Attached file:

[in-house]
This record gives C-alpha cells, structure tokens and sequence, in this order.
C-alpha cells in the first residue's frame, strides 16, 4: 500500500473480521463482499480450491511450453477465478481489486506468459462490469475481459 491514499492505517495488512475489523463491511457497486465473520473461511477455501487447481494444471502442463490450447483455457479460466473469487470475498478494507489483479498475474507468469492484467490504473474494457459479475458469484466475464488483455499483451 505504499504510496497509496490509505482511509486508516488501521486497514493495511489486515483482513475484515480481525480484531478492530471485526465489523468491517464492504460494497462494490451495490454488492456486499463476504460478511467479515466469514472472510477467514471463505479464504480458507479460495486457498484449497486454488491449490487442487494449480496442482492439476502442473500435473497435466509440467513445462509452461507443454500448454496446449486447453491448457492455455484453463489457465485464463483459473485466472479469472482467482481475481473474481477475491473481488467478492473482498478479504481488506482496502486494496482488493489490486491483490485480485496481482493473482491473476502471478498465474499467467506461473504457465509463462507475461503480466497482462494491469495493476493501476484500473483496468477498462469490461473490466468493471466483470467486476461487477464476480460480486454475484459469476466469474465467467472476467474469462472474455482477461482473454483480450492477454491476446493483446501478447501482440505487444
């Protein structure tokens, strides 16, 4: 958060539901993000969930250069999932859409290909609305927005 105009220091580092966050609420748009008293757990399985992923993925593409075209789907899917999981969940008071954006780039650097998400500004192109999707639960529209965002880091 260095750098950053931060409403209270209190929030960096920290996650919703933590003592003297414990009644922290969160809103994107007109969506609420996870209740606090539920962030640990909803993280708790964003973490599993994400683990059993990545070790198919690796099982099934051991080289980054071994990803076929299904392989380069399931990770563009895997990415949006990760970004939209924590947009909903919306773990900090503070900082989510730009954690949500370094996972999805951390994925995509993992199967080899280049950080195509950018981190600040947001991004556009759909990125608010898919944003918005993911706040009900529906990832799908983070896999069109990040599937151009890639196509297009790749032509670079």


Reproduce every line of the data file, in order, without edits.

[in-house]
This record gives C-alpha cells, structure tokens and sequence, in this order.
C-alpha cells in the first residue's frame, strides 16, 4: 500500500473480521463482499480450491511450453477465478481489486506468459462490469475481459 491514499492505517495488512475489523463491511457497486465473520473461511477455501487447481494444471502442463490450447483455457479460466473469487470475498478494507489483479498475474507468469492484467490504473474494457459479475458469484466475464488483455499483451 505504499504510496497509496490509505482511509486508516488501521486497514493495511489486515483482513475484515480481525480484531478492530471485526465489523468491517464492504460494497462494490451495490454488492456486499463476504460478511467479515466469514472472510477467514471463505479464504480458507479460495486457498484449497486454488491449490487442487494449480496442482492439476502442473500435473497435466509440467513445462509452461507443454500448454496446449486447453491448457492455455484453463489457465485464463483459473485466472479469472482467482481475481473474481477475491473481488467478492473482498478479504481488506482496502486494496482488493489490486491483490485480485496481482493473482491473476502471478498465474499467467506461473504457465509463462507475461503480466497482462494491469495493476493501476484500473483496468477498462469490461473490466468493471466483470467486476461487477464476480460480486454475484459469476466469474465467467472476467474469462472474455482477461482473454483480450492477454491476446493483446501478447501482440505487444
């Protein structure tokens, strides 16, 4: 958060539901993000969930250069999932859409290909609305927005 105009220091580092966050609420748009008293757990399985992923993925593409075209789907899917999981969940008071954006780039650097998400500004192109999707639960529209965002880091 260095750098950053931060409403209270209190929030960096920290996650919703933590003592003297414990009644922290969160809103994107007109969506609420996870209740606090539920962030640990909803993280708790964003973490599993994400683990059993990545070790198919690796099982099934051991080289980054071994990803076929299904392989380069399931990770563009895997990415949006990760970004939209924590947009909903919306773990900090503070900082989510730009954690949500370094996972999805951390994925995509993992199967080899280049950080195509950018981190600040947001991004556009759909990125608010898919944003918005993911706040009900529906990832799908983070896999069109990040599937151009890639196509297009790749032509670079």